Last week, I wrote about the recognition that healthcare systems are not linear or mechanical: they are complex and not predictable using the tools of linearity and cause/effect. Unfortunately, our friends in government and the payment world have reached their tolerance for our behavior. Costs are so out of control that the regulators and the rules are multiplying fast. Here in Massachusetts, we in health care deservedly are now subject to high degrees of control and regulation to keep us from pushing our fragile economy back into recession as business and families struggle to afford our care.
Regulation, however, assumes a degree of cause and effect that does not exist in healthcare systems. The law of unintended consequences seems apt here. Regulating pieces of the system that we believe to have a cause and effect on outcomes is bound for failure. Do we need to control costs? Absolutely. I believe a global budget is a better mechanism than trying to figure out the mechanistic cause- and-effect factors, and regulate them.
In the concepts of complexity theory, health care is practiced in a system that is more than the sum of its parts (the characteristic called “emergence”). What we need is a master plan, not management by details. That goes for state and federal regulation, and management of health systems. Complex systems can engage in “emergent” self-organized behaviors with the guidance of a “master plan” that harmonizes aims, limits, and resources. As Atul Gawande pointed out, this is what happened to American agriculture.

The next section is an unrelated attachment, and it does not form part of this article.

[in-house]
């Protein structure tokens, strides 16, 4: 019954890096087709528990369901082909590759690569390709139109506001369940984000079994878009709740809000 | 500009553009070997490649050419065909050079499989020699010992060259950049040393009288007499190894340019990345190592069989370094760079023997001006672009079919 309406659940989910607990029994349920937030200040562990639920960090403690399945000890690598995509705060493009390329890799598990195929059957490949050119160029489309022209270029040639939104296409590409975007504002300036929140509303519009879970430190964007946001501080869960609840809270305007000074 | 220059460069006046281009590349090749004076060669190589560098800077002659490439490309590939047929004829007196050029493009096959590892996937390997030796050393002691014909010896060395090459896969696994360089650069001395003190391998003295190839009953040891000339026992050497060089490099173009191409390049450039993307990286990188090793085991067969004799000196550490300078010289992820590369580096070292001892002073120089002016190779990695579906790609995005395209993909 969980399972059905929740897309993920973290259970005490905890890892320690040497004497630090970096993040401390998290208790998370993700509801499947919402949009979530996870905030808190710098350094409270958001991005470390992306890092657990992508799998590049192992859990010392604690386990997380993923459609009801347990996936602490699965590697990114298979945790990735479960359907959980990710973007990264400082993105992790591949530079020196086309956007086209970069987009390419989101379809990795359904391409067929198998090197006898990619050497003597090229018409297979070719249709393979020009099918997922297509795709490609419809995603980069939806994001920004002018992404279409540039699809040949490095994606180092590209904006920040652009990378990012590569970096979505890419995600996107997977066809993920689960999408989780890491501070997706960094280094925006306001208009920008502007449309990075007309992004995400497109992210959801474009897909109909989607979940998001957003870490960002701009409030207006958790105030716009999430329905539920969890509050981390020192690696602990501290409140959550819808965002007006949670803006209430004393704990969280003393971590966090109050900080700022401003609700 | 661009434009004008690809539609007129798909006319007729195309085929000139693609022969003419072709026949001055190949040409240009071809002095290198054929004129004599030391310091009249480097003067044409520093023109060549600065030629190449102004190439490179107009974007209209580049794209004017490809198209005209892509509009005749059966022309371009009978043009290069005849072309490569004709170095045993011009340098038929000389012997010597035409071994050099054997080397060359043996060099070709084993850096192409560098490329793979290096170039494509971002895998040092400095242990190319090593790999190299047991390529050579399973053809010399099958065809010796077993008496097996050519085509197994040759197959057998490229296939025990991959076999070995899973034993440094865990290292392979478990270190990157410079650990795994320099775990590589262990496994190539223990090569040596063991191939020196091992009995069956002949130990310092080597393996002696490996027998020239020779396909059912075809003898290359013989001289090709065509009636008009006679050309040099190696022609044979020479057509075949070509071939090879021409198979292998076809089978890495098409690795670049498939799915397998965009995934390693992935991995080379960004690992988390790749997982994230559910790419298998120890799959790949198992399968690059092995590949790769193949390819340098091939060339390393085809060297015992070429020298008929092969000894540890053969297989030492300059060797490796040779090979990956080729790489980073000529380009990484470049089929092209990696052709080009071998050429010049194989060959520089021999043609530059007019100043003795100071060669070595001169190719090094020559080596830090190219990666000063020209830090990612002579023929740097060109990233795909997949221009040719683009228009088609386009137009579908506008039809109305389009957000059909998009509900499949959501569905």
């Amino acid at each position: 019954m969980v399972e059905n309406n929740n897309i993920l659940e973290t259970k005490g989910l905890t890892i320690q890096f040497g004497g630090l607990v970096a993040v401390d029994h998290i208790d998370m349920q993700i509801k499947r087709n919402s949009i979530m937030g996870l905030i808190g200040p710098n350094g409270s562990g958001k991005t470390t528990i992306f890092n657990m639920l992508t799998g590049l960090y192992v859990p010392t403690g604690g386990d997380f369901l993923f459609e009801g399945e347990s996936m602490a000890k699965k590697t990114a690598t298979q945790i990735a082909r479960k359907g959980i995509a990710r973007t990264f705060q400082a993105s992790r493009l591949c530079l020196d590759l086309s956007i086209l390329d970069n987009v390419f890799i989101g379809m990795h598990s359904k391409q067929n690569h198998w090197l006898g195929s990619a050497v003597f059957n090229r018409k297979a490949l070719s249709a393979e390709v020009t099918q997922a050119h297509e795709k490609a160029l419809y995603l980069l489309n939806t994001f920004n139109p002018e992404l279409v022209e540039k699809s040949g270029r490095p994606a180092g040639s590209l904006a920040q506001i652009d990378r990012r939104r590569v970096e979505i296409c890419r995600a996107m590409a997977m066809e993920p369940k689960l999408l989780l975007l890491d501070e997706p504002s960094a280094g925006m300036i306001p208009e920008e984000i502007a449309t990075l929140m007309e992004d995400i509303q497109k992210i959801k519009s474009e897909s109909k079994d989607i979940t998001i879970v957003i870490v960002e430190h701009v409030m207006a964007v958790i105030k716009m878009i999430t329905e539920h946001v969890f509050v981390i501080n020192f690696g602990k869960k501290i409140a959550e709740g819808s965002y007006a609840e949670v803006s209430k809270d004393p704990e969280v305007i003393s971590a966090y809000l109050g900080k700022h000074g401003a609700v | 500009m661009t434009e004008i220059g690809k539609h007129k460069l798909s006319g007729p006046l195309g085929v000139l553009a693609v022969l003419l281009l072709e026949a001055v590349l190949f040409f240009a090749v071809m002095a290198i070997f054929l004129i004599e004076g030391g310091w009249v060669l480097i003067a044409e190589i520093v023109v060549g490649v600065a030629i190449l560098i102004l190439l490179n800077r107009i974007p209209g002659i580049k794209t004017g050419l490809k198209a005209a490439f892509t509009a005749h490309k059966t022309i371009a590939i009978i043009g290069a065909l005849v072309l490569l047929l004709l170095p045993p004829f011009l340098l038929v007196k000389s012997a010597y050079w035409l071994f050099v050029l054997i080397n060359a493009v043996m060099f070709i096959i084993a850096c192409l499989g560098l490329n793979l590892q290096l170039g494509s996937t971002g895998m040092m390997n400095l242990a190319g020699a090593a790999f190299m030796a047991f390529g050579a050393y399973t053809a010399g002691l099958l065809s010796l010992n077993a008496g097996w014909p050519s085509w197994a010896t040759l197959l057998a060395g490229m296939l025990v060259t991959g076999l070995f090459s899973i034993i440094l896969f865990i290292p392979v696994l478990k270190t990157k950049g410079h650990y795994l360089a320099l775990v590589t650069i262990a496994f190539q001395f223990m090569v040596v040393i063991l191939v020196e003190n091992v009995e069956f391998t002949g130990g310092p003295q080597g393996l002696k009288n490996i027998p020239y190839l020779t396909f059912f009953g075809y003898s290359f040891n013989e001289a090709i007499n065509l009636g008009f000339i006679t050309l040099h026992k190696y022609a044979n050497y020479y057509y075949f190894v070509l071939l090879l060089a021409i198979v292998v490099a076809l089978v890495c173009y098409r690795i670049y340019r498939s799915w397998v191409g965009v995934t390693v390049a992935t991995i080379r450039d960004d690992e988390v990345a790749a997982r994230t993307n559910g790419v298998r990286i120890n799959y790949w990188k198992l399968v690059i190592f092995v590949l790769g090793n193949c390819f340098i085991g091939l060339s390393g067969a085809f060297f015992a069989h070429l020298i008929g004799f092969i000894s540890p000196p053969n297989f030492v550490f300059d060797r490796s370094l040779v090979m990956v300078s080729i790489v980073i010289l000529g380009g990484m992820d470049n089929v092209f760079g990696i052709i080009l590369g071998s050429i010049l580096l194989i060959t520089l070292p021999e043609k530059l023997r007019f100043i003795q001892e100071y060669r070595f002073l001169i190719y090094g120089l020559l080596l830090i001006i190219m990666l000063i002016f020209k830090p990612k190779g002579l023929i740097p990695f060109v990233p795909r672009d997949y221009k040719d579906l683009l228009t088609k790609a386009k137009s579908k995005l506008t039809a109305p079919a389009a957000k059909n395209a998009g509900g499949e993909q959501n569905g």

A master plan built on complexity theory concepts might pool budgets, focus only on whole system measures and not as much on the sub-components, and focus on minimum specifications (simple rules) rather than complicated plans. To succeed in a chaotic environment, organizations need to operate closer to the edge of chaos, to be open to emerging ideas and practices, incorporating them along the way. This is very difficult for traditionally trained managers who feel compelled to exert control, stay within budget, and view deviations as needing to be controlled.
This has led to the idea of “positive deviance.” This is the notion that in every community there are deviances from the past that are “positive:” people and behaviors that enable them to find better solutions to problems than their peers, while having access to the same resources and facing similar or worse challenges. How do we harness these deviances? Of course first by recognizing them, then by investing resources in them to see where it goes.
Organizations that figure out how to make their health care systems more like a farm -- recognizing deviance and emergence as opportunities -- will be more successful. We need to notice the plants that are doing better, and give them more attention, water, space, whatever they need. Our friends in government and payment might best look only at total budgets and whole system measures, leaving the regulation of the details alone, so organizations can operate closer to the edge of chaos, adopting disruptive innovations, positive deviances, and other improvements without worrying about operating outside of regulation. I think all of us would get what we need faster if this approach were taken: better health, and from innovations and emerging approaches that we don’t even know about yet.